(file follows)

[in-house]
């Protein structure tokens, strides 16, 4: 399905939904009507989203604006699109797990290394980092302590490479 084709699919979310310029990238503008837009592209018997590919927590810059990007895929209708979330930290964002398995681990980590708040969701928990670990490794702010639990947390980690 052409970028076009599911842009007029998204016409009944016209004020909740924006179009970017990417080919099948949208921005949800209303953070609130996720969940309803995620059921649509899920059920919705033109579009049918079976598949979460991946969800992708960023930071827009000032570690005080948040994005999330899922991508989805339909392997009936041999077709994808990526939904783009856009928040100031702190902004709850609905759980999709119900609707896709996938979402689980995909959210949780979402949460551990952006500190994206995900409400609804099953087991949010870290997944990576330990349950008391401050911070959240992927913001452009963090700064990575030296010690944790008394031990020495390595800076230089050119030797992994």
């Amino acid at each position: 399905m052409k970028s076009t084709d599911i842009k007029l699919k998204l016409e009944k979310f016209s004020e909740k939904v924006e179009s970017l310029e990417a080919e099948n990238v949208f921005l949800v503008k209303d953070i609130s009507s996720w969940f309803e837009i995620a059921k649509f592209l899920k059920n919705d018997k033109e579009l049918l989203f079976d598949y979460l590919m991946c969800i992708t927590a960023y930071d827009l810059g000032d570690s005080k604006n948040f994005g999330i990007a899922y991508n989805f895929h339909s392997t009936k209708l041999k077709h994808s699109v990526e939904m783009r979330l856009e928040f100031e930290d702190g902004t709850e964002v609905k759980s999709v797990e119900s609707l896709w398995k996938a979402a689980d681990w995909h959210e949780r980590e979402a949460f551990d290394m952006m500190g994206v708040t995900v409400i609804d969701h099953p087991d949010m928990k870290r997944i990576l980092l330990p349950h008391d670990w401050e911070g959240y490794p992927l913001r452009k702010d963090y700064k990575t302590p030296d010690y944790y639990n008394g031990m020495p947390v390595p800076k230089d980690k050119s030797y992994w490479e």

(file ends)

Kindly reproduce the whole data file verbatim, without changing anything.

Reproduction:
[in-house]
């Protein structure tokens, strides 16, 4: 399905939904009507989203604006699109797990290394980092302590490479 084709699919979310310029990238503008837009592209018997590919927590810059990007895929209708979330930290964002398995681990980590708040969701928990670990490794702010639990947390980690 052409970028076009599911842009007029998204016409009944016209004020909740924006179009970017990417080919099948949208921005949800209303953070609130996720969940309803995620059921649509899920059920919705033109579009049918079976598949979460991946969800992708960023930071827009000032570690005080948040994005999330899922991508989805339909392997009936041999077709994808990526939904783009856009928040100031702190902004709850609905759980999709119900609707896709996938979402689980995909959210949780979402949460551990952006500190994206995900409400609804099953087991949010870290997944990576330990349950008391401050911070959240992927913001452009963090700064990575030296010690944790008394031990020495390595800076230089050119030797992994």
């Amino acid at each position: 399905m052409k970028s076009t084709d599911i842009k007029l699919k998204l016409e009944k979310f016209s004020e909740k939904v924006e179009s970017l310029e990417a080919e099948n990238v949208f921005l949800v503008k209303d953070i609130s009507s996720w969940f309803e837009i995620a059921k649509f592209l899920k059920n919705d018997k033109e579009l049918l989203f079976d598949y979460l590919m991946c969800i992708t927590a960023y930071d827009l810059g000032d570690s005080k604006n948040f994005g999330i990007a899922y991508n989805f895929h339909s392997t009936k209708l041999k077709h994808s699109v990526e939904m783009r979330l856009e928040f100031e930290d702190g902004t709850e964002v609905k759980s999709v797990e119900s609707l896709w398995k996938a979402a689980d681990w995909h959210e949780r980590e979402a949460f551990d290394m952006m500190g994206v708040t995900v409400i609804d969701h099953p087991d949010m928990k870290r997944i990576l980092l330990p349950h008391d670990w401050e911070g959240y490794p992927l913001r452009k702010d963090y700064k990575t302590p030296d010690y944790y639990n008394g031990m020495p947390v390595p800076k230089d980690k050119s030797y992994w490479e």